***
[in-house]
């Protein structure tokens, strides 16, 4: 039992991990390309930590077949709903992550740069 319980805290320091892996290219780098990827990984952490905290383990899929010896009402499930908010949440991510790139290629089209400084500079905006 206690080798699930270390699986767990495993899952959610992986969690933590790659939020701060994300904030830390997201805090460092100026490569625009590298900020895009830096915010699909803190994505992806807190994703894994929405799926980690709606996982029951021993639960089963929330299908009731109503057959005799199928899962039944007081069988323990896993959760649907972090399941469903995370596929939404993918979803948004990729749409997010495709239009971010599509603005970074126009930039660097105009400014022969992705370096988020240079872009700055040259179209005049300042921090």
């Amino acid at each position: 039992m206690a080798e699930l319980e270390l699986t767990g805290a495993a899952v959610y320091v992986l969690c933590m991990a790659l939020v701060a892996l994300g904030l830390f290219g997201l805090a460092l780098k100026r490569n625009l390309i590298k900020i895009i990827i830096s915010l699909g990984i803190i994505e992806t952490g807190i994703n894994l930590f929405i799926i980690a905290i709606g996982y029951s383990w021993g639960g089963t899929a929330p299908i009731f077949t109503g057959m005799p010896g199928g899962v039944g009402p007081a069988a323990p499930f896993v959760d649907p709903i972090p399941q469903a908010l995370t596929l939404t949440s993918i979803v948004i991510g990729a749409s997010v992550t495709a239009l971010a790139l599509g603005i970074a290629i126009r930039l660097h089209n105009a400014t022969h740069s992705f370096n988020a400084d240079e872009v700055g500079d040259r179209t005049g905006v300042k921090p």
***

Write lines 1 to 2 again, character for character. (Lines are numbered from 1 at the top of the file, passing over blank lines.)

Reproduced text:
[in-house]
């Protein structure tokens, strides 16, 4: 039992991990390309930590077949709903992550740069 319980805290320091892996290219780098990827990984952490905290383990899929010896009402499930908010949440991510790139290629089209400084500079905006 206690080798699930270390699986767990495993899952959610992986969690933590790659939020701060994300904030830390997201805090460092100026490569625009590298900020895009830096915010699909803190994505992806807190994703894994929405799926980690709606996982029951021993639960089963929330299908009731109503057959005799199928899962039944007081069988323990896993959760649907972090399941469903995370596929939404993918979803948004990729749409997010495709239009971010599509603005970074126009930039660097105009400014022969992705370096988020240079872009700055040259179209005049300042921090």